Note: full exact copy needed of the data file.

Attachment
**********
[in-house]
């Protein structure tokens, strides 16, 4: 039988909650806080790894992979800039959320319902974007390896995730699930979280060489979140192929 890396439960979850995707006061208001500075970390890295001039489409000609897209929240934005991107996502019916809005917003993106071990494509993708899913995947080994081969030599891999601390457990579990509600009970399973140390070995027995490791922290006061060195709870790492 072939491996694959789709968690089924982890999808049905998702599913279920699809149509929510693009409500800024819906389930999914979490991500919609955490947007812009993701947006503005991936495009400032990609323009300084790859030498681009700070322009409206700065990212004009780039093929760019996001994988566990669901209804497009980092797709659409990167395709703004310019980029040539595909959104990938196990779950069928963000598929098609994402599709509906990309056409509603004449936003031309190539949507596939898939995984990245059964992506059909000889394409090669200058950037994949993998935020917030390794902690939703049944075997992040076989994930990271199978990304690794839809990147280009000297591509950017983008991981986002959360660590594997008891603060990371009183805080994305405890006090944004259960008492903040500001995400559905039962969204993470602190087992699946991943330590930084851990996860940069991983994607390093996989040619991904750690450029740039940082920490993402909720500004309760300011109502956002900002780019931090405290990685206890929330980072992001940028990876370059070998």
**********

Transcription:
[in-house]
């Protein structure tokens, strides 16, 4: 039988909650806080790894992979800039959320319902974007390896995730699930979280060489979140192929 890396439960979850995707006061208001500075970390890295001039489409000609897209929240934005991107996502019916809005917003993106071990494509993708899913995947080994081969030599891999601390457990579990509600009970399973140390070995027995490791922290006061060195709870790492 072939491996694959789709968690089924982890999808049905998702599913279920699809149509929510693009409500800024819906389930999914979490991500919609955490947007812009993701947006503005991936495009400032990609323009300084790859030498681009700070322009409206700065990212004009780039093929760019996001994988566990669901209804497009980092797709659409990167395709703004310019980029040539595909959104990938196990779950069928963000598929098609994402599709509906990309056409509603004449936003031309190539949507596939898939995984990245059964992506059909000889394409090669200058950037994949993998935020917030390794902690939703049944075997992040076989994930990271199978990304690794839809990147280009000297591509950017983008991981986002959360660590594997008891603060990371009183805080994305405890006090944004259960008492903040500001995400559905039962969204993470602190087992699946991943330590930084851990996860940069991983994607390093996989040619991904750690450029740039940082920490993402909720500004309760300011109502956002900002780019931090405290990685206890929330980072992001940028990876370059070998």